Gov. Pritzker drew criticism -- much of it unjustified -- for not working closely enough with the legislature, and perhaps he could have addressed those criticisms more pointedly. Legislators were engaged in planning efforts during that period, and I appreciate the need for a shortened, efficient session to keep those who work in the capital, and their families and the communities they return to, as safe as possible.

Q: Regardless of whether the federal government provides assistance, what is the impact of the pandemic on the state's economic outlook and what immediate and long-term actions should be taken to address it? Would you support increasing taxes to pay for COVID-19 response or to make up for lost revenue related to COVID-19?

A: Unfortunately, the pandemic hit just as Illinois was beginning to recover from the crippling damage of the 736-day budget standoff, pay the backlog of bills, deal with the unfunded pension liability and move toward properly funding education and pensions. The pandemic has blown a hole in state revenues, which jeopardizes this process. Undeniably, we need federal assistance -- as does every other state -- to avoid drastic budget measures that will further endanger our economy.

We cannot cut our way out of this budget situation, nor can we expect to raise enough revenue to cover the impact by increasing taxes and fees. The services that would be in peril are the very programs that help our residents weather the crisis, and the result would be to even further damage the economy of our state, decreasing tax revenues and jeopardizing the health and well-being of those who live and work here.

In order to weather the initial crisis, Illinois borrowed $1.2 billion from the Federal Reserve. This may be an option for the short to medium term, but is not sustainable as we approach the limits of debt that state revenues can support. Long term, solutions must come from the federal government.

Q: The graduated income tax is designed with the intent to reduce taxes for 97 percent of Illinoisans. Do you believe that will happen? Why or why not? What assurances can be given to voters?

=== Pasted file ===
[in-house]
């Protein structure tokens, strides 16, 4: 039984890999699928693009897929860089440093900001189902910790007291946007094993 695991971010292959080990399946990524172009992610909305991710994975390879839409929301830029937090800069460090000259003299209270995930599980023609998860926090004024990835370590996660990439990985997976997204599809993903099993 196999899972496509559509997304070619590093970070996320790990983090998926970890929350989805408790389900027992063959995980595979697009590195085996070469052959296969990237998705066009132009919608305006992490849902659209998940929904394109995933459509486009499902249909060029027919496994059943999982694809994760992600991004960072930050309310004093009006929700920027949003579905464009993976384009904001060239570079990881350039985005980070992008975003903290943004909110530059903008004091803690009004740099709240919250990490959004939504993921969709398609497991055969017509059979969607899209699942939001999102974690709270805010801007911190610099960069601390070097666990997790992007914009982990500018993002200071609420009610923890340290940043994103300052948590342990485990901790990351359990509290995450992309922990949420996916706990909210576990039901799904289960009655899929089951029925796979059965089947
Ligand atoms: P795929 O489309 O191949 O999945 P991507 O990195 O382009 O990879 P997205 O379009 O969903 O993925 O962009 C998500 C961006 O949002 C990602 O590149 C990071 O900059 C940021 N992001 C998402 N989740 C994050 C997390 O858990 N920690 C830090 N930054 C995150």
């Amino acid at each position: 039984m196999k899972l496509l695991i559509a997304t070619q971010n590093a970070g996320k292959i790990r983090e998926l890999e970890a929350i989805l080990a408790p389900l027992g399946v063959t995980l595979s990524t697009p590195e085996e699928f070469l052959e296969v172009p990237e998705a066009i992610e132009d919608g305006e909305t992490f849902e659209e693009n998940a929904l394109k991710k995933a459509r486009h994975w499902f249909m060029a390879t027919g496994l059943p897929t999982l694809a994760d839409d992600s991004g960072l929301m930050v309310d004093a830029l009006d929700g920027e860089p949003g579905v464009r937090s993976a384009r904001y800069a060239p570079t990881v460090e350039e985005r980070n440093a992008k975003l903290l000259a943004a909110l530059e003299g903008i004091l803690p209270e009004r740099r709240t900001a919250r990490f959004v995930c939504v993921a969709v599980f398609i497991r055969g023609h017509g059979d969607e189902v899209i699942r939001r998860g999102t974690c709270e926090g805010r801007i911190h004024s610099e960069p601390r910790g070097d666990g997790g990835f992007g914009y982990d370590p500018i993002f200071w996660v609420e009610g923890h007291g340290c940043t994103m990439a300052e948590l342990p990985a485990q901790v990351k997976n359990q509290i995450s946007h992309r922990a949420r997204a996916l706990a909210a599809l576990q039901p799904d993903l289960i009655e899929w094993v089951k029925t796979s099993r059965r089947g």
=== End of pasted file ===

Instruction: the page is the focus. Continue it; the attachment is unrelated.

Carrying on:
A: The current system gives no assurances to Illinoisans that their tax burden won't be increased. Legislators answer to the residents of their district for their votes on state income tax rates, and that will not change with the Fair Tax amendment. I support the Fair Tax amendment because it helps protect lower- and middle-income Illinoisans from shouldering a disproportionate tax burden. All other forms of taxation in this state -- property and sales taxes -- are inherently regressive, and in combination with a flat income tax leave lower- and middle-income residents paying more than their fair share. The Fair Tax will give Illinois an important tool to address our budget issues without increasing the pressure on these residents. Without the Fair Tax amendment, budget shortfalls may make it more likely that these taxpayers will be asked to shoulder an even larger burden.

Q: Do you support any type of tax on retirement benefits?

A: In general I am opposed to taxing retirement income.

Q: Should Illinois prohibit lawmakers from lobbying other levels of government? Should lawmakers be prohibited from becoming lobbyists after their term in office? For how long?

A: I agree with and will support the reforms passed in SB 1639, which toughen reporting requirements for lobbyists. I support prohibitions on state lawmakers lobbying other levels of government in return for compensation, and lawmakers should be prohibited from becoming lobbyists for at least one year after they leave office.

Q: What are the most important components that should be included in legislative ethics reform? What will you do to help them come to pass?